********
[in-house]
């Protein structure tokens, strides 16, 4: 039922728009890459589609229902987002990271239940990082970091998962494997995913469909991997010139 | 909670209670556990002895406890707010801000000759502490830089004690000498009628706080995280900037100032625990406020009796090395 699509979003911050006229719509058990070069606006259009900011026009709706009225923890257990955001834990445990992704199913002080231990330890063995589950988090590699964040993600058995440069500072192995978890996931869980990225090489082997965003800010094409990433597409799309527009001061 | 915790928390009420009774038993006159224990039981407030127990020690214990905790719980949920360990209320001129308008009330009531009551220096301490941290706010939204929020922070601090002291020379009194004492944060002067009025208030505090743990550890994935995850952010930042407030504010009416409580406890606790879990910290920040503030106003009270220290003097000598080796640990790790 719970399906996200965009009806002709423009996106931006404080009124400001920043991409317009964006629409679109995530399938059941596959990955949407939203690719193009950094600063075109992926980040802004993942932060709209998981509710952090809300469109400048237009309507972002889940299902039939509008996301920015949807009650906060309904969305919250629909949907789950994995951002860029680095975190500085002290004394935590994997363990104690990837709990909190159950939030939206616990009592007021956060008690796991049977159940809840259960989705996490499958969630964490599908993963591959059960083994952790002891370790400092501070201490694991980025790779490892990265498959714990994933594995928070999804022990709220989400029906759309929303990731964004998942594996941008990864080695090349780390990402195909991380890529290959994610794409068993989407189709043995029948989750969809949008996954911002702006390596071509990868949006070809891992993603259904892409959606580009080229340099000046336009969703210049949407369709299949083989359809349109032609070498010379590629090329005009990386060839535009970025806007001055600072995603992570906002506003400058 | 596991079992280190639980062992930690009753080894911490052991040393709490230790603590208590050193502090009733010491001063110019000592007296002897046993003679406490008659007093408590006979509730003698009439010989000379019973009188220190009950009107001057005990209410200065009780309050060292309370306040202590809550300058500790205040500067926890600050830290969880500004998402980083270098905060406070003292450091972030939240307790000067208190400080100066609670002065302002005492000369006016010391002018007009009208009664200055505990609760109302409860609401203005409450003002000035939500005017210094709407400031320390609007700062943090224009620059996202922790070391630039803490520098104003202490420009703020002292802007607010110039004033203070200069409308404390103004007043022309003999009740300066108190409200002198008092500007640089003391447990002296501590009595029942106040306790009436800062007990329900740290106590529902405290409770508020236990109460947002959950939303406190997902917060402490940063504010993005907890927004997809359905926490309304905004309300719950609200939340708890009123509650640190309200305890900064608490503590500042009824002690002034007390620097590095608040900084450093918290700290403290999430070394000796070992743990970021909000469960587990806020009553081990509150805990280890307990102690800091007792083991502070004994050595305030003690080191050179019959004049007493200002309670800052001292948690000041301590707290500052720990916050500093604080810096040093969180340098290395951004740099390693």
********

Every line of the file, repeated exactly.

[in-house]
């Protein structure tokens, strides 16, 4: 039922728009890459589609229902987002990271239940990082970091998962494997995913469909991997010139 | 909670209670556990002895406890707010801000000759502490830089004690000498009628706080995280900037100032625990406020009796090395 699509979003911050006229719509058990070069606006259009900011026009709706009225923890257990955001834990445990992704199913002080231990330890063995589950988090590699964040993600058995440069500072192995978890996931869980990225090489082997965003800010094409990433597409799309527009001061 | 915790928390009420009774038993006159224990039981407030127990020690214990905790719980949920360990209320001129308008009330009531009551220096301490941290706010939204929020922070601090002291020379009194004492944060002067009025208030505090743990550890994935995850952010930042407030504010009416409580406890606790879990910290920040503030106003009270220290003097000598080796640990790790 719970399906996200965009009806002709423009996106931006404080009124400001920043991409317009964006629409679109995530399938059941596959990955949407939203690719193009950094600063075109992926980040802004993942932060709209998981509710952090809300469109400048237009309507972002889940299902039939509008996301920015949807009650906060309904969305919250629909949907789950994995951002860029680095975190500085002290004394935590994997363990104690990837709990909190159950939030939206616990009592007021956060008690796991049977159940809840259960989705996490499958969630964490599908993963591959059960083994952790002891370790400092501070201490694991980025790779490892990265498959714990994933594995928070999804022990709220989400029906759309929303990731964004998942594996941008990864080695090349780390990402195909991380890529290959994610794409068993989407189709043995029948989750969809949008996954911002702006390596071509990868949006070809891992993603259904892409959606580009080229340099000046336009969703210049949407369709299949083989359809349109032609070498010379590629090329005009990386060839535009970025806007001055600072995603992570906002506003400058 | 596991079992280190639980062992930690009753080894911490052991040393709490230790603590208590050193502090009733010491001063110019000592007296002897046993003679406490008659007093408590006979509730003698009439010989000379019973009188220190009950009107001057005990209410200065009780309050060292309370306040202590809550300058500790205040500067926890600050830290969880500004998402980083270098905060406070003292450091972030939240307790000067208190400080100066609670002065302002005492000369006016010391002018007009009208009664200055505990609760109302409860609401203005409450003002000035939500005017210094709407400031320390609007700062943090224009620059996202922790070391630039803490520098104003202490420009703020002292802007607010110039004033203070200069409308404390103004007043022309003999009740300066108190409200002198008092500007640089003391447990002296501590009595029942106040306790009436800062007990329900740290106590529902405290409770508020236990109460947002959950939303406190997902917060402490940063504010993005907890927004997809359905926490309304905004309300719950609200939340708890009123509650640190309200305890900064608490503590500042009824002690002034007390620097590095608040900084450093918290700290403290999430070394000796070992743990970021909000469960587990806020009553081990509150805990280890307990102690800091007792083991502070004994050595305030003690080191050179019959004049007493200002309670800052001292948690000041301590707290500052720990916050500093604080810096040093969180340098290395951004740099390693």